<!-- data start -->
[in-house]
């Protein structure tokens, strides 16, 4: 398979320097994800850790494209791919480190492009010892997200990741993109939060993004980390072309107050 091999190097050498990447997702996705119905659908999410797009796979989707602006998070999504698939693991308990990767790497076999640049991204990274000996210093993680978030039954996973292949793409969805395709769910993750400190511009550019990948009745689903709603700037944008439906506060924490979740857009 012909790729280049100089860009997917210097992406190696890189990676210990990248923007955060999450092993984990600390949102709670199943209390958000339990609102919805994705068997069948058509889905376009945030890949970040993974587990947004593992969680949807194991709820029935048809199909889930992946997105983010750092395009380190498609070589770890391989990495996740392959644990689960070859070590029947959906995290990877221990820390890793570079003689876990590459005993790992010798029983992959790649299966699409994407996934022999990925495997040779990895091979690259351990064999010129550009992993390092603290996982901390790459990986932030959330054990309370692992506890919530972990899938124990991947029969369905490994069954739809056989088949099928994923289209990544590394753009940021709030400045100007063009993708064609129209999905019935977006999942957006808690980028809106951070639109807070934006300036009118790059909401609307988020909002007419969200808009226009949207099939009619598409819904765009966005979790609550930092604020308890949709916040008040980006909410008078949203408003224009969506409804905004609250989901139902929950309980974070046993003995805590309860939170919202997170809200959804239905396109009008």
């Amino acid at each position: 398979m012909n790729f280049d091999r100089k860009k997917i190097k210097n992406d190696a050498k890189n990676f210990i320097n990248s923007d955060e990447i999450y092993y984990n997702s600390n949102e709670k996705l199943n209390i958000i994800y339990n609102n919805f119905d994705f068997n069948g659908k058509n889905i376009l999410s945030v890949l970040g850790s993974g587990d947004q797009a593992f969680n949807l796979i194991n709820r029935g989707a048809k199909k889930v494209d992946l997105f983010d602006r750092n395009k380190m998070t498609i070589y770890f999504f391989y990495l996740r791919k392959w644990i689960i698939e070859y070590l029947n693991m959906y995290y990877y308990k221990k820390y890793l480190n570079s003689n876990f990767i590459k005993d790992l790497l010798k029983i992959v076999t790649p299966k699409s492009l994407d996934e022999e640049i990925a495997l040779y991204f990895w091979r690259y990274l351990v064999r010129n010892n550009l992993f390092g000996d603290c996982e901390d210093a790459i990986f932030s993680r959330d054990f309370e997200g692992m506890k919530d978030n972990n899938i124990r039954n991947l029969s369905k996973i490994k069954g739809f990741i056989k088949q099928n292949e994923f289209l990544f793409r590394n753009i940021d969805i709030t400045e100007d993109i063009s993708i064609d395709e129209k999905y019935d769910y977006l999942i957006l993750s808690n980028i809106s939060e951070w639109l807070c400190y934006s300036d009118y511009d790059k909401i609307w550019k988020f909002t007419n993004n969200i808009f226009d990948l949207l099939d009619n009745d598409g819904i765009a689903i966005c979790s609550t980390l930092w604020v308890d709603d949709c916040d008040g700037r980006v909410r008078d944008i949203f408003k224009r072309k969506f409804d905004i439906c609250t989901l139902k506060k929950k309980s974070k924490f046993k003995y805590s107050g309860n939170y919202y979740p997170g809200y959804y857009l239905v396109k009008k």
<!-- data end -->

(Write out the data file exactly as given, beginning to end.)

[in-house]
């Protein structure tokens, strides 16, 4: 398979320097994800850790494209791919480190492009010892997200990741993109939060993004980390072309107050 091999190097050498990447997702996705119905659908999410797009796979989707602006998070999504698939693991308990990767790497076999640049991204990274000996210093993680978030039954996973292949793409969805395709769910993750400190511009550019990948009745689903709603700037944008439906506060924490979740857009 012909790729280049100089860009997917210097992406190696890189990676210990990248923007955060999450092993984990600390949102709670199943209390958000339990609102919805994705068997069948058509889905376009945030890949970040993974587990947004593992969680949807194991709820029935048809199909889930992946997105983010750092395009380190498609070589770890391989990495996740392959644990689960070859070590029947959906995290990877221990820390890793570079003689876990590459005993790992010798029983992959790649299966699409994407996934022999990925495997040779990895091979690259351990064999010129550009992993390092603290996982901390790459990986932030959330054990309370692992506890919530972990899938124990991947029969369905490994069954739809056989088949099928994923289209990544590394753009940021709030400045100007063009993708064609129209999905019935977006999942957006808690980028809106951070639109807070934006300036009118790059909401609307988020909002007419969200808009226009949207099939009619598409819904765009966005979790609550930092604020308890949709916040008040980006909410008078949203408003224009969506409804905004609250989901139902929950309980974070046993003995805590309860939170919202997170809200959804239905396109009008």
């Amino acid at each position: 398979m012909n790729f280049d091999r100089k860009k997917i190097k210097n992406d190696a050498k890189n990676f210990i320097n990248s923007d955060e990447i999450y092993y984990n997702s600390n949102e709670k996705l199943n209390i958000i994800y339990n609102n919805f119905d994705f068997n069948g659908k058509n889905i376009l999410s945030v890949l970040g850790s993974g587990d947004q797009a593992f969680n949807l796979i194991n709820r029935g989707a048809k199909k889930v494209d992946l997105f983010d602006r750092n395009k380190m998070t498609i070589y770890f999504f391989y990495l996740r791919k392959w644990i689960i698939e070859y070590l029947n693991m959906y995290y990877y308990k221990k820390y890793l480190n570079s003689n876990f990767i590459k005993d790992l790497l010798k029983i992959v076999t790649p299966k699409s492009l994407d996934e022999e640049i990925a495997l040779y991204f990895w091979r690259y990274l351990v064999r010129n010892n550009l992993f390092g000996d603290c996982e901390d210093a790459i990986f932030s993680r959330d054990f309370e997200g692992m506890k919530d978030n972990n899938i124990r039954n991947l029969s369905k996973i490994k069954g739809f990741i056989k088949q099928n292949e994923f289209l990544f793409r590394n753009i940021d969805i709030t400045e100007d993109i063009s993708i064609d395709e129209k999905y019935d769910y977006l999942i957006l993750s808690n980028i809106s939060e951070w639109l807070c400190y934006s300036d009118y511009d790059k909401i609307w550019k988020f909002t007419n993004n969200i808009f226009d990948l949207l099939d009619n009745d598409g819904i765009a689903i966005c979790s609550t980390l930092w604020v308890d709603d949709c916040d008040g700037r980006v909410r008078d944008i949203f408003k224009r072309k969506f409804d905004i439906c609250t989901l139902k506060k929950k309980s974070k924490f046993k003995y805590s107050g309860n939170y919202y979740p997170g809200y959804y857009l239905v396109k009008k």